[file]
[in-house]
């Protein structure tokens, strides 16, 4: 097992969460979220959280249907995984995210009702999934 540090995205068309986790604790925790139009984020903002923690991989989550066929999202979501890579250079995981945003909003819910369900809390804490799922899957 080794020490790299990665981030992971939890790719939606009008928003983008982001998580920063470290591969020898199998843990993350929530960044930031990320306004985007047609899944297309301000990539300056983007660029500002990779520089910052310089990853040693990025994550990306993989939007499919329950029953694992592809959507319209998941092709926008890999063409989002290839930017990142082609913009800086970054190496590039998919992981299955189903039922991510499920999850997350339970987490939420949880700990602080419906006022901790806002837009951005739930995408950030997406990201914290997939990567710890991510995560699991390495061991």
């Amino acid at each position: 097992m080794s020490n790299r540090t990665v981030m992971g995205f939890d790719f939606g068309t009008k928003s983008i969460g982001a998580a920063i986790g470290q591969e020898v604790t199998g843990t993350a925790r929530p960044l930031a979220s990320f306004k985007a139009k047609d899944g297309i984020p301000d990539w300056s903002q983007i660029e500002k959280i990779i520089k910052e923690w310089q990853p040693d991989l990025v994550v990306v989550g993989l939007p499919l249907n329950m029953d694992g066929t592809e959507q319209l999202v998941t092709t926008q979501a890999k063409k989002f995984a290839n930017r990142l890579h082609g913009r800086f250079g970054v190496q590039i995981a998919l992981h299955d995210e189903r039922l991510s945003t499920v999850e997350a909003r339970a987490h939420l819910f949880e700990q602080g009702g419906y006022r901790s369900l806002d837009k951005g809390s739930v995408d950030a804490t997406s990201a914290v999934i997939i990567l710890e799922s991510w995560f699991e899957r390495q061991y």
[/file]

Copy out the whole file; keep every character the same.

[in-house]
């Protein structure tokens, strides 16, 4: 097992969460979220959280249907995984995210009702999934 540090995205068309986790604790925790139009984020903002923690991989989550066929999202979501890579250079995981945003909003819910369900809390804490799922899957 080794020490790299990665981030992971939890790719939606009008928003983008982001998580920063470290591969020898199998843990993350929530960044930031990320306004985007047609899944297309301000990539300056983007660029500002990779520089910052310089990853040693990025994550990306993989939007499919329950029953694992592809959507319209998941092709926008890999063409989002290839930017990142082609913009800086970054190496590039998919992981299955189903039922991510499920999850997350339970987490939420949880700990602080419906006022901790806002837009951005739930995408950030997406990201914290997939990567710890991510995560699991390495061991």
């Amino acid at each position: 097992m080794s020490n790299r540090t990665v981030m992971g995205f939890d790719f939606g068309t009008k928003s983008i969460g982001a998580a920063i986790g470290q591969e020898v604790t199998g843990t993350a925790r929530p960044l930031a979220s990320f306004k985007a139009k047609d899944g297309i984020p301000d990539w300056s903002q983007i660029e500002k959280i990779i520089k910052e923690w310089q990853p040693d991989l990025v994550v990306v989550g993989l939007p499919l249907n329950m029953d694992g066929t592809e959507q319209l999202v998941t092709t926008q979501a890999k063409k989002f995984a290839n930017r990142l890579h082609g913009r800086f250079g970054v190496q590039i995981a998919l992981h299955d995210e189903r039922l991510s945003t499920v999850e997350a909003r339970a987490h939420l819910f949880e700990q602080g009702g419906y006022r901790s369900l806002d837009k951005g809390s739930v995408d950030a804490t997406s990201a914290v999934i997939i990567l710890e799922s991510w995560f699991e899957r390495q061991y």